“We’re a caring company, Bill.  It’s my role — when I can — to be there.  I’m a bit like a father to you all.”  I looked over, expecting to find him smirking, but his face was as innocent as that of a little boy who’s just asked mom where his baby sister came from.  I offered to carry our bags, but he grabbed a porter and tipped him a twenty.  I began to think Idaho wouldn’t be so bad.  I could learn to enjoy a little skeet shooting, though I couldn’t bring myself to shoot at an animal.

Everybody at SFO seemed to know him.  The man at the ticket counter.  The women at the security checkpoint.  A pilot we passed.  They all smiled genuine smiles.  They really liked him!  We passed a refreshment stand and he didn’t order a waffle cone.  He didn’t even look in that direction.  Our flight number was no longer flashing, but we walked to the gate anyway.  The sun was shining on the hills of San Mateo.

“Mr. Birkman?”

We turned to face the most beautiful flight attendant I’ve ever seen.

“We couldn’t hold your flight.  But we’ve made arrangements for you and your companion to travel on a different carrier.  They’ll be taxiing by in a moment to pick you up.”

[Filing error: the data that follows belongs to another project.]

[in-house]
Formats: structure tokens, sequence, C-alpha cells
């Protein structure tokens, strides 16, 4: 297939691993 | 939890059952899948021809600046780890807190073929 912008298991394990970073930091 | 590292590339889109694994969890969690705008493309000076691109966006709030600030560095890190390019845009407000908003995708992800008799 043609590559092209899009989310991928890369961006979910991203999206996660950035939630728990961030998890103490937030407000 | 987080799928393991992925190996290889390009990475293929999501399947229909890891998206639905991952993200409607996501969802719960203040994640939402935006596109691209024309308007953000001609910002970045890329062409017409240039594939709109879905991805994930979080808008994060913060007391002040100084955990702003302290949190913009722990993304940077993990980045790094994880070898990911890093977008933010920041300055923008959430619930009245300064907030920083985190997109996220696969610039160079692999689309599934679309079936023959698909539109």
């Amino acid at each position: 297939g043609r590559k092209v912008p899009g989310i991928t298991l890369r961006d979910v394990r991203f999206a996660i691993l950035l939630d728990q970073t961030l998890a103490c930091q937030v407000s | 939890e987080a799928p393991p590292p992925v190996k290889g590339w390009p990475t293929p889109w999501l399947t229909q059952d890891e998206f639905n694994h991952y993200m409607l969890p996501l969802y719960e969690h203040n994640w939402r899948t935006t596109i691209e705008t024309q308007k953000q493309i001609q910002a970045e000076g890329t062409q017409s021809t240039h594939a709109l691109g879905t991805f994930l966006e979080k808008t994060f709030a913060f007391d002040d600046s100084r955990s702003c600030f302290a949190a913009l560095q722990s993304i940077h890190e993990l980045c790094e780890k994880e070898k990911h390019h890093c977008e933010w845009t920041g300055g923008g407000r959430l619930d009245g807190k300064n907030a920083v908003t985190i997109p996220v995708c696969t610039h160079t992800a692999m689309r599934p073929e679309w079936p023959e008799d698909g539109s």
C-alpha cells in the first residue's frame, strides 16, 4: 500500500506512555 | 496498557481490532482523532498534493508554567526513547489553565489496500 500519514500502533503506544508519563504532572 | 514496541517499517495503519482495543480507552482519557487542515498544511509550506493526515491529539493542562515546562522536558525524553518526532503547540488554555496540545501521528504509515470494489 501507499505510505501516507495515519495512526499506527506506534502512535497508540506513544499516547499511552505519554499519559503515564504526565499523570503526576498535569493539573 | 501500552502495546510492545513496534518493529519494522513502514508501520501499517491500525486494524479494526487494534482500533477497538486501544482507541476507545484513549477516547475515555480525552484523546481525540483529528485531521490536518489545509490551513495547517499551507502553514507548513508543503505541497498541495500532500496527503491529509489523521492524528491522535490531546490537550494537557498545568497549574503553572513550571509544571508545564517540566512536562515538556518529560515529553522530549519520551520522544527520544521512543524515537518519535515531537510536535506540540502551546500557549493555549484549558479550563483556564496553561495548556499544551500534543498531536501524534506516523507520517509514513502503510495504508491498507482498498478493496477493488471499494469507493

“Will there be an in-flight meal, Jenny?” he asked.

“I’m sure we can arrange something,” Jenny said, winking.

“Maybe something in a potato!” I couldn’t resist adding.  Birkman laid one bear paw on my shoulder while adjusting his glass eye with the other as Jenny scurried off to see what could be arranged.

TOPICS: Fiction

ABOUT: Chris Santella

Chris is the author of eight books, including the popular "Fifty Places To ___ Before You Die" series from Stewart, Tabori & Chang, and a regular contributor to the New York Times, and many fly fishing publications.